Biotech

Applied DNA inks $2.5M federal contract

By GREGORY ZELLER // Biotech firm Applied DNA Sciences has announced a new $2.5 million contract with “a U.S. government agency” covering the use of its flagship SigNature DNA security and authentication products – the first deal of what’s shaping up as another big fiscal year for the Stony Brook-based startup. The contract is actually a blanket purchase agreement that runs through March 2021 and has two distinct purposes: to facilitate the sale of existing…


Feinstein joins the LI Bioscience Hub

By GREGORY ZELLER // The Feinstein Institute for Medical Research has joined the ranks of the Long Island Bioscience Hub. The Feinstein Institute, the research wing of the Northwell Health system, becomes the LIBH’s fourth member institution, joining Stony Brook University’s Center for Biotechnology, Cold Spring Harbor Laboratory and Brookhaven National Laboratory. As a partner institution, the Feinstein Institute and its researchers are eligible for funding programs supporting feasibility and proof-of-concept studies. The LIBH, which…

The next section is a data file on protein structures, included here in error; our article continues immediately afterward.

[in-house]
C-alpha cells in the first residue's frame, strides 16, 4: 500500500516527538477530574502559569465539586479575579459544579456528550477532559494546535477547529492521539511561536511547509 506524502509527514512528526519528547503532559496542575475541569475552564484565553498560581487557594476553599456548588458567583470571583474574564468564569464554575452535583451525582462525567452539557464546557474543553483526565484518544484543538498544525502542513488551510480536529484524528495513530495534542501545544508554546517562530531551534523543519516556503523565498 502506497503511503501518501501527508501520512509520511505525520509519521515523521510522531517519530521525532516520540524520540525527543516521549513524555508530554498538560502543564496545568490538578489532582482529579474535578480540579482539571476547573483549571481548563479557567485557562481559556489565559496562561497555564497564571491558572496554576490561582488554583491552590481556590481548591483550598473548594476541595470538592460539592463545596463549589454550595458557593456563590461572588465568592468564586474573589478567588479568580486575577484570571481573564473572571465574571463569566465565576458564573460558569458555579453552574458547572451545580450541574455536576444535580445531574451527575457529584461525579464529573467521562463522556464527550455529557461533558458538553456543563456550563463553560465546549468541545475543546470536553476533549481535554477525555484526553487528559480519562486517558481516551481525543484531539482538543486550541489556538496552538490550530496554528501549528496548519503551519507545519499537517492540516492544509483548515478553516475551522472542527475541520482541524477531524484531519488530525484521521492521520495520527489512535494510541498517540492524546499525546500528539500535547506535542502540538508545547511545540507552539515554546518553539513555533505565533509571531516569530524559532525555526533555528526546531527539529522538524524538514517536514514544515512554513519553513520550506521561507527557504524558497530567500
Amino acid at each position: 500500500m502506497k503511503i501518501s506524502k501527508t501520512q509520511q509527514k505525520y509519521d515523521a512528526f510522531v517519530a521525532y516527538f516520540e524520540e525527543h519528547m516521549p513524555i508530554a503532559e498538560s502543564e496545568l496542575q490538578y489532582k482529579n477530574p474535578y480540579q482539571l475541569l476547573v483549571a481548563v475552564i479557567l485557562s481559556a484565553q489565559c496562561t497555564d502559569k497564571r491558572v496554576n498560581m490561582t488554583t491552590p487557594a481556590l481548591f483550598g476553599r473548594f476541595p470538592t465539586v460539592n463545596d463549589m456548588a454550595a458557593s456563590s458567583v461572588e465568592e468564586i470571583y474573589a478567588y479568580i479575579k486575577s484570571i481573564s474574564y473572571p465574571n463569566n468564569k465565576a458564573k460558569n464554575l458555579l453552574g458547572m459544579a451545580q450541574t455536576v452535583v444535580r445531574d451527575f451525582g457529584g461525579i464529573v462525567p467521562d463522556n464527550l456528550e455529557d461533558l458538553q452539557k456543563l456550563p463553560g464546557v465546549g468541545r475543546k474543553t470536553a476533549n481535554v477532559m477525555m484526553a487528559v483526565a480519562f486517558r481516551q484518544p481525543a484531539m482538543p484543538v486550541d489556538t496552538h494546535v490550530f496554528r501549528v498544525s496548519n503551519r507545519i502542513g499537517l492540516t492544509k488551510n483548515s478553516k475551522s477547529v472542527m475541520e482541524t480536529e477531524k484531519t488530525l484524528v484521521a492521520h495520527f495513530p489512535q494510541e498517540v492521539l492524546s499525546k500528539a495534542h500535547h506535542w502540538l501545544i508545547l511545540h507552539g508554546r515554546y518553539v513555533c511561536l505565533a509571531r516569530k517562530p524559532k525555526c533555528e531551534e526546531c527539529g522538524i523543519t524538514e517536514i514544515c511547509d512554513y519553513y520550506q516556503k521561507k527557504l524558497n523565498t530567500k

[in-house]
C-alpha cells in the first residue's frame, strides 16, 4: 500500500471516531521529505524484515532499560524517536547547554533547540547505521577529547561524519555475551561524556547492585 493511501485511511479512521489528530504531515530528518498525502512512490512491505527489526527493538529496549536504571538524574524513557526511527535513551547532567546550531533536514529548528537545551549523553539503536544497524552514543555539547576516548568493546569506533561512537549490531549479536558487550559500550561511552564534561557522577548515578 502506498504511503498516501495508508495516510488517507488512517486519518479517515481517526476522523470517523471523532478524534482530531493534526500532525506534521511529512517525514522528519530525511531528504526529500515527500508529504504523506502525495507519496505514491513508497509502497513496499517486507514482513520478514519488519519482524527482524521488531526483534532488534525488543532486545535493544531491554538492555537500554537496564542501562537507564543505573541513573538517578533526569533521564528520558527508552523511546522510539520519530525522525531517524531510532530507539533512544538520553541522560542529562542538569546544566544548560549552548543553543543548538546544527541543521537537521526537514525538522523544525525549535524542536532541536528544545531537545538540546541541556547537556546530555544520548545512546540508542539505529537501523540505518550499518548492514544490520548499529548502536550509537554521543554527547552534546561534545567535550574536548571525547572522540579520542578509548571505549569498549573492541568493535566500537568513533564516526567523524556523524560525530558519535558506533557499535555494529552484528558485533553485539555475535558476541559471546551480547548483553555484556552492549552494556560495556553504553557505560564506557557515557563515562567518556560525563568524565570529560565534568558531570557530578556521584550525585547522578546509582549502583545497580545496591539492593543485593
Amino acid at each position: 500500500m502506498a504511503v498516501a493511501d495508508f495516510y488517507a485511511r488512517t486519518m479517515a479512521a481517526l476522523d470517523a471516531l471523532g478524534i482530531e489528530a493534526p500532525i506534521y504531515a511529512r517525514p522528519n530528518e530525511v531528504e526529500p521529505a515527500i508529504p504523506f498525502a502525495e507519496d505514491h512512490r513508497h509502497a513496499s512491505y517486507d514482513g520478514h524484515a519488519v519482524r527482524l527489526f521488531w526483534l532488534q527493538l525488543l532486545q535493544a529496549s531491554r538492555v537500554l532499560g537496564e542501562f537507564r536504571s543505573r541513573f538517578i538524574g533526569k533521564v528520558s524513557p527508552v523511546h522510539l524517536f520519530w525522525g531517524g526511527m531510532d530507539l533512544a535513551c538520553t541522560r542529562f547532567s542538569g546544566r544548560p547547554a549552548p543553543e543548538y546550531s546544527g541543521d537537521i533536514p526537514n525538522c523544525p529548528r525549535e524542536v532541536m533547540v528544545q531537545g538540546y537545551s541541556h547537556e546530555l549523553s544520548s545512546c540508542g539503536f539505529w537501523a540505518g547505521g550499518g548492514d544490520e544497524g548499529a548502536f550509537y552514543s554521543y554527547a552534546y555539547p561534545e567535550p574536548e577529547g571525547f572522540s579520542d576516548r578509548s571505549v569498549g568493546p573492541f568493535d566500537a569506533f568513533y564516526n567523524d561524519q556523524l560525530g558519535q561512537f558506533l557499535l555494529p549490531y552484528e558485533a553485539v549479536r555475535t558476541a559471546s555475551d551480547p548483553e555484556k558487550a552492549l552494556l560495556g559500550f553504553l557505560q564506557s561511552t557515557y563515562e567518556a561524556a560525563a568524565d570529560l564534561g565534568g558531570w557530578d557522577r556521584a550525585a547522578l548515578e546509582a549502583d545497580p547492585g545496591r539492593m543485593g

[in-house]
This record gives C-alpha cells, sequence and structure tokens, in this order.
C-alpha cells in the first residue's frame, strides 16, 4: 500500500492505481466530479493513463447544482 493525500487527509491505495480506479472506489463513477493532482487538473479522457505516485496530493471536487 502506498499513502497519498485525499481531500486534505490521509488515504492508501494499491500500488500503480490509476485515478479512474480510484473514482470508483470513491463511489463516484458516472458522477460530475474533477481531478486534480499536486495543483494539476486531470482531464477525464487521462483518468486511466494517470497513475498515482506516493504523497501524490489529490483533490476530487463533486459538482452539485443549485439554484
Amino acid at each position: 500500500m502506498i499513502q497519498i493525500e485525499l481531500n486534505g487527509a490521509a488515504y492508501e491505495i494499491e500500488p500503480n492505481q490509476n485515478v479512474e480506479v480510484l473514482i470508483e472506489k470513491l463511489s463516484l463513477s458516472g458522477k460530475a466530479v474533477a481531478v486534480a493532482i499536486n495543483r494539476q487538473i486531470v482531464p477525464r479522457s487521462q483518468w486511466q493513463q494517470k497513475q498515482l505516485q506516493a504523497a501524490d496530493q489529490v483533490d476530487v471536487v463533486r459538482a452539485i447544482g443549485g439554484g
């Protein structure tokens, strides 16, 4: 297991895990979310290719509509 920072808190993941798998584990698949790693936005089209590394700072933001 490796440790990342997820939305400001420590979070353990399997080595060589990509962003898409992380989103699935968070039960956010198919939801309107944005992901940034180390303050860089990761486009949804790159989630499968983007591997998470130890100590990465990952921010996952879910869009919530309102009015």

The people have spoken: It’s 3D-printed tissue

With nearly half-a-million votes cast, Northwell Health is ready to declare a 3D bioprinting project the winner of its $100,000 Medical Innovation Contest. The month-long multimedia contest, featuring television commercials and online voting, asked the public to choose from three healthcare innovations developed by Northwell researchers and physicians, with the winner receiving the six-figure stipend to bolster commercialization efforts. Northwell Health President and CEO Michael Dowling on Monday presented the winner’s share to Lee Smith,…


Andrew Whiteley is now executively in residence

By GREGORY ZELLER // It’s become vogue for research institutions to staff “entrepreneurs-in-residence,” experienced innovators who can help science-based startups find their commercial footing, because they’ve been there and done that. Leave it to Cold Spring Harbor Laboratory to give the notion an innovative spin with a first-ever “executive-in-residence,” a 25-year life-sciences and drug-discovery veteran named Andrew Whiteley. In Whiteley, the lab doesn’t really have an entrepreneur – he’s never actually launched a new business himself – but it does…


Patent Board rejects challenge to CSHL research

By GREGORY ZELLER // A big win before the U.S. Patent Trial and Appeal Board will keep a versatile biomedical-research and drug-discovery tool in Cold Spring Harbor Laboratory’s possession. The ruling means short hairpin RNA – invented by CSHL professor Gregory Hannon and his team – will remain the exclusive domain of Hairpin Technologies, a licensing agent spun out of the laboratory in 2015 to negotiate and execute shRNA licensing agreements with manufacturers and distributors….